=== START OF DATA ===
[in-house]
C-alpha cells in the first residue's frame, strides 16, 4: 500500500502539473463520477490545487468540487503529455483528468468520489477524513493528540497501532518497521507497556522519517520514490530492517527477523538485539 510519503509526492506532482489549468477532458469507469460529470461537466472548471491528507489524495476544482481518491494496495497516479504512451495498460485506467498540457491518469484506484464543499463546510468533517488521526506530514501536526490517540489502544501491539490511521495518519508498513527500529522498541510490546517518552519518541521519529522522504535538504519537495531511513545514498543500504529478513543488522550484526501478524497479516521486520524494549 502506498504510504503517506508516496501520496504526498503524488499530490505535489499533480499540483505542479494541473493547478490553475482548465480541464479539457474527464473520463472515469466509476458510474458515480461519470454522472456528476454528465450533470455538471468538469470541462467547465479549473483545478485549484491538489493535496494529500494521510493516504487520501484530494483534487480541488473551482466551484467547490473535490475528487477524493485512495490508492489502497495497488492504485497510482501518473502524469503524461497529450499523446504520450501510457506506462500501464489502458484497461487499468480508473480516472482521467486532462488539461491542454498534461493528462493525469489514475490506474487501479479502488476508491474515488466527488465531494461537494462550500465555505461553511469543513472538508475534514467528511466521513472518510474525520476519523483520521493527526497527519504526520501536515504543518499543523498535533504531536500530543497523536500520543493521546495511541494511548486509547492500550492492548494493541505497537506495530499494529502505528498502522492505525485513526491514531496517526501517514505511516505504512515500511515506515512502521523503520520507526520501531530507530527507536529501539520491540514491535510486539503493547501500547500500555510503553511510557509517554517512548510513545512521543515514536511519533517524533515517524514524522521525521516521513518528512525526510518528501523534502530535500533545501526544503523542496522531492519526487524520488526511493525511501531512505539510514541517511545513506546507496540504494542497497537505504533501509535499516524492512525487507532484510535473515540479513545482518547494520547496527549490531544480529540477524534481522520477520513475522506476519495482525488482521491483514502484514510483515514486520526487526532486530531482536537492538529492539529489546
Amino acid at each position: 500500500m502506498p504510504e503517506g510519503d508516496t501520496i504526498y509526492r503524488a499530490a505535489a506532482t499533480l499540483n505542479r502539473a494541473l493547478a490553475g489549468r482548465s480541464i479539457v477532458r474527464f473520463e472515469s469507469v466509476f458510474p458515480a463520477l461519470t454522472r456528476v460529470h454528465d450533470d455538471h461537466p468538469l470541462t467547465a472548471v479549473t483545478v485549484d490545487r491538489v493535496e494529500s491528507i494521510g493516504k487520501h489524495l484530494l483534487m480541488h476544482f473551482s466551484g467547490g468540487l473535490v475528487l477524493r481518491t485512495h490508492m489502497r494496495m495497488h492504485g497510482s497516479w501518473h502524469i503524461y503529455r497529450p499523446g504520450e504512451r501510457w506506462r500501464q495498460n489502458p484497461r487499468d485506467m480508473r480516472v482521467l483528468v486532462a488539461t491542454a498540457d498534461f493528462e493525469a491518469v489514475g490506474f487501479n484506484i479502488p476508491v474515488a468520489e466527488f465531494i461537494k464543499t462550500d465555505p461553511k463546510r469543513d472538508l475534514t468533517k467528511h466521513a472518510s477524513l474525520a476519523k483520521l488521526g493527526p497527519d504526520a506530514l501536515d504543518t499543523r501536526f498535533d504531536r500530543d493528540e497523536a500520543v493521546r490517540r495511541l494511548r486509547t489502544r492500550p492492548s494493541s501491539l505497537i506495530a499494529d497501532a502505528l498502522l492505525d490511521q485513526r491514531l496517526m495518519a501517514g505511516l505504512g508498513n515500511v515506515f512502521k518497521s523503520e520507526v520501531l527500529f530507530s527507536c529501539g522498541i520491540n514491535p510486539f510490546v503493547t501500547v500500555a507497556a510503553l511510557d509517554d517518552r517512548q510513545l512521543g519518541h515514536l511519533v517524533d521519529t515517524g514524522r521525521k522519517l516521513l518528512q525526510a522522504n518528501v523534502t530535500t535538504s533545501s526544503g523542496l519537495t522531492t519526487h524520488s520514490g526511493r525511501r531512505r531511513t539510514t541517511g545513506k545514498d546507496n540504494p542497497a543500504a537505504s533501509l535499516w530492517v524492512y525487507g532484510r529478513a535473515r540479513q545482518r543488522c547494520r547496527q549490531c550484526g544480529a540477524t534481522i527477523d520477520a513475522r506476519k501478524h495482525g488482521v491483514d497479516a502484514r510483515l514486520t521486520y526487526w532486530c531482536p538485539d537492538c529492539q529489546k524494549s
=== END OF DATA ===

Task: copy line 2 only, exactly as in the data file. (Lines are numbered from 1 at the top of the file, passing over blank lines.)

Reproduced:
C-alpha cells in the first residue's frame, strides 16, 4: 500500500502539473463520477490545487468540487503529455483528468468520489477524513493528540497501532518497521507497556522519517520514490530492517527477523538485539 510519503509526492506532482489549468477532458469507469460529470461537466472548471491528507489524495476544482481518491494496495497516479504512451495498460485506467498540457491518469484506484464543499463546510468533517488521526506530514501536526490517540489502544501491539490511521495518519508498513527500529522498541510490546517518552519518541521519529522522504535538504519537495531511513545514498543500504529478513543488522550484526501478524497479516521486520524494549 502506498504510504503517506508516496501520496504526498503524488499530490505535489499533480499540483505542479494541473493547478490553475482548465480541464479539457474527464473520463472515469466509476458510474458515480461519470454522472456528476454528465450533470455538471468538469470541462467547465479549473483545478485549484491538489493535496494529500494521510493516504487520501484530494483534487480541488473551482466551484467547490473535490475528487477524493485512495490508492489502497495497488492504485497510482501518473502524469503524461497529450499523446504520450501510457506506462500501464489502458484497461487499468480508473480516472482521467486532462488539461491542454498534461493528462493525469489514475490506474487501479479502488476508491474515488466527488465531494461537494462550500465555505461553511469543513472538508475534514467528511466521513472518510474525520476519523483520521493527526497527519504526520501536515504543518499543523498535533504531536500530543497523536500520543493521546495511541494511548486509547492500550492492548494493541505497537506495530499494529502505528498502522492505525485513526491514531496517526501517514505511516505504512515500511515506515512502521523503520520507526520501531530507530527507536529501539520491540514491535510486539503493547501500547500500555510503553511510557509517554517512548510513545512521543515514536511519533517524533515517524514524522521525521516521513518528512525526510518528501523534502530535500533545501526544503523542496522531492519526487524520488526511493525511501531512505539510514541517511545513506546507496540504494542497497537505504533501509535499516524492512525487507532484510535473515540479513545482518547494520547496527549490531544480529540477524534481522520477520513475522506476519495482525488482521491483514502484514510483515514486520526487526532486530531482536537492538529492539529489546